Retirement plan advisers, providers hit 'pause' on DOL fiduciary rule compliance

The Trump administration review is prompting some retirement plan specialists to hold back on implementing parts of the rule that are vague or challenging

Nov 7, 2017 @ 4:52 pm

By Greg Iacurci

The likelihood of a delay to elements of the Department of Labor fiduciary rule has caused some retirement plan advisers and providers to re-evaluate some of the steps they'd taken or had planned to take to comply with the regulation, a panel of industry executives and legal experts said Tuesday morning.

"At this point, the transition caused us to step back and pause … Everything is up for interpretation, and it's very gray," said Todd Levy, chief investment officer at Ingham Retirement Group, an advisory firm that is also a plan record keeper and administrator.

He called the proposed delay somewhat of a relief due to some compliance aspects with the fiduciary rule, but a challenge in others ways due to a lack of direction.

Promulgated under the Obama administration, the DOL rule broadens the scope of interactions with retirement-plan clients to which a fiduciary standard would apply. The rule partially went into effect June 9, but the Trump administration has proposed to delay major portions of the rule until July 2019.That delay is expected to become finalized in the coming weeks.

One of the parts that would be delayed includes portions of the best-interest contract exemption, the primary enforcement mechanism of the rule, which contains what many rule opponents see as the most difficult elements regarding compliance.

A watered-down version of the exemption, referred to as the "transition BIC," went into effect in June.

"Preliminary decisions were made based on the full scope of the BIC exemption, and when the transition BIC came into effect it lightened the burden of compliance and maybe allowed people to assess their businesses differently," Karen Scheffler, senior vice president and senior ERISA council at AllianceBernstein, said at the 2017 SPARK Forum in Palm Beach, Fla.

The so-called transition BIC requires those providing fiduciary investment advice to adhere to impartial conduct standards, made up of three parts: receiving reasonable compensation for services, providing advice in the best interests of retirement savers, and making no materially misleading statements.

"It's not that people are cutting back on compliance," David Levine, principal at Groom Law Group said. "We're living in a world of 'BIC Ultra-Lite' right now. It's just the impartial conduct standards. And because of that you don't have to be putting all these systems in place."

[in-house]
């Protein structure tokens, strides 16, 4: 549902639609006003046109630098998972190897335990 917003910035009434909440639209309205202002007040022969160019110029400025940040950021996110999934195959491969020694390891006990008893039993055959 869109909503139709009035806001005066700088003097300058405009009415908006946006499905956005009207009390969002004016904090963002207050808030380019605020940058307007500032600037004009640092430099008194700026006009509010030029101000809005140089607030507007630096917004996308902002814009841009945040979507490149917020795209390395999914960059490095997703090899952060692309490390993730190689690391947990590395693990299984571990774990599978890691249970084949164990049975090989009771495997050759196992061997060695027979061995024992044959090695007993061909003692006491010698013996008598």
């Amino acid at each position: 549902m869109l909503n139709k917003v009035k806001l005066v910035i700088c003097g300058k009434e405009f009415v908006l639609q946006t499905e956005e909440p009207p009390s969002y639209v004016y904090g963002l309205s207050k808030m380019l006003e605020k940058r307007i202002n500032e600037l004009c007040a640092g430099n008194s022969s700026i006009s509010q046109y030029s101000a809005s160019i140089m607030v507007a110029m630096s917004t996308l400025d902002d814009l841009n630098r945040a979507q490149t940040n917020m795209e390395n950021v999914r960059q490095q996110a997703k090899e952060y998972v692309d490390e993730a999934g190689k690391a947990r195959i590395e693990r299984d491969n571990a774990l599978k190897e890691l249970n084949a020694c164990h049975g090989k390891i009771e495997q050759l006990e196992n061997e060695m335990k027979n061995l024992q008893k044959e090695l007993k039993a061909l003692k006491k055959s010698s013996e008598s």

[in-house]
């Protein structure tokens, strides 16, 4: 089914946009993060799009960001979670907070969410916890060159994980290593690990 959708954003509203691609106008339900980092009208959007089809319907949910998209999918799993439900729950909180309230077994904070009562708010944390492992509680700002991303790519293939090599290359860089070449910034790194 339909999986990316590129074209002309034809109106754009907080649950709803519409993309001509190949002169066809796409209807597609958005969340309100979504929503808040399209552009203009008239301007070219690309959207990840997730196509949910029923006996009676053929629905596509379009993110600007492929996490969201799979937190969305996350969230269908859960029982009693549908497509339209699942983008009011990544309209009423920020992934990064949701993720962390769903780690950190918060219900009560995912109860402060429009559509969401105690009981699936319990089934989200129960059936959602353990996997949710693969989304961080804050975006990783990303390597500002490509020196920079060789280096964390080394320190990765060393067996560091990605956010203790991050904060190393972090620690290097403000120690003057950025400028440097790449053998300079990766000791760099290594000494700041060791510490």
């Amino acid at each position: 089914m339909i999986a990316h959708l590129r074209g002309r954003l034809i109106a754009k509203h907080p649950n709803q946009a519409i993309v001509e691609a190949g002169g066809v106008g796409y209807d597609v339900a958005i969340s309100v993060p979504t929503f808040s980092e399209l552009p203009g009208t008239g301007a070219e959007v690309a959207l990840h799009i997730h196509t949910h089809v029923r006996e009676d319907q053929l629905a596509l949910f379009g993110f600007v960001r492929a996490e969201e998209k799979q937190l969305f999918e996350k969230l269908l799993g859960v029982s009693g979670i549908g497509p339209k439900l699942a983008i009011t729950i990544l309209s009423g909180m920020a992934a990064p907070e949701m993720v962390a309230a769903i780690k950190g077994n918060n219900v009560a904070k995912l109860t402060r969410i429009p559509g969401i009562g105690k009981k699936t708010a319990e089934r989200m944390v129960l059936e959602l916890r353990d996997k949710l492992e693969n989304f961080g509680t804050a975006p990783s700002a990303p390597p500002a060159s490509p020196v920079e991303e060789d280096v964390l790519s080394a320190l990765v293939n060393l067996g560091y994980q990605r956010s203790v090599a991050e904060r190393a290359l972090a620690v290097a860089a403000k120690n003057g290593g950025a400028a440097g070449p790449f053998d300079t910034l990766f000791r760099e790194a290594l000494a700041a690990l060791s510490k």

"It's not that people aren't complying," he added. "[They're not] building systems they won't need," Mr. Levine added.

Mr. Levine described the impartial conduct standards as a "fluffy" set of principles-based (rather than prescriptive) concepts that are leading to a "mishmash" of compliance steps among companies.

"If you ask 20 people what those mean, you'll get 20 different answers, because basically now we're sitting in a world where it's good-faith [compliance]," he added.


What do you think?

View comments

Recommended for you

Featured video


When can advisers expect an SEC fiduciary rule proposal and other regs this year?

Managing editor Christina Nelson and senior reporter Mark Schoeff Jr. discuss regulations of consequence to financial advisers in 2018, and their likely timing.

Recommended Video

Path to growth

Latest news & opinion

Cutting through the red tape of adviser regulation is tricky

Don't expect a simple rollback of rules under the Trump administration in 2018 — instead, regulators are on pace to bolster financial adviser oversight.

Bond investors have more to worry about than a government shutdown

Inflation worries, international rates pushing Treasuries yields higher.

State measures to prevent elder financial abuse gaining steam

A growing number of states are looking to pass rules preventing exploitation of seniors.

Morgan Stanley reports a loss of advisers after exiting the protocol for broker recruiting

The firm said it lost 47 brokers in the fourth quarter, the most in any quarter of 2017.

Morgan Stanley's wealth management fees climb to all-time high

Improvement reflect firm's shift of more clients into fee-based accounts priced on asset levels, which boosts results as markets rise.


Hi! Glad you're here and we hope you like all the great work we do here at InvestmentNews. But what we do is expensive and is funded in part by our sponsors. So won't you show our sponsors a little love by whitelisting It'll help us continue to serve you.

Yes, show me how to whitelist

Ad blocker detected. Please whitelist us or give premium a try.


Subscribe and Save 60%

Premium Access
Print + Digital

Learn more
Subscribe to Print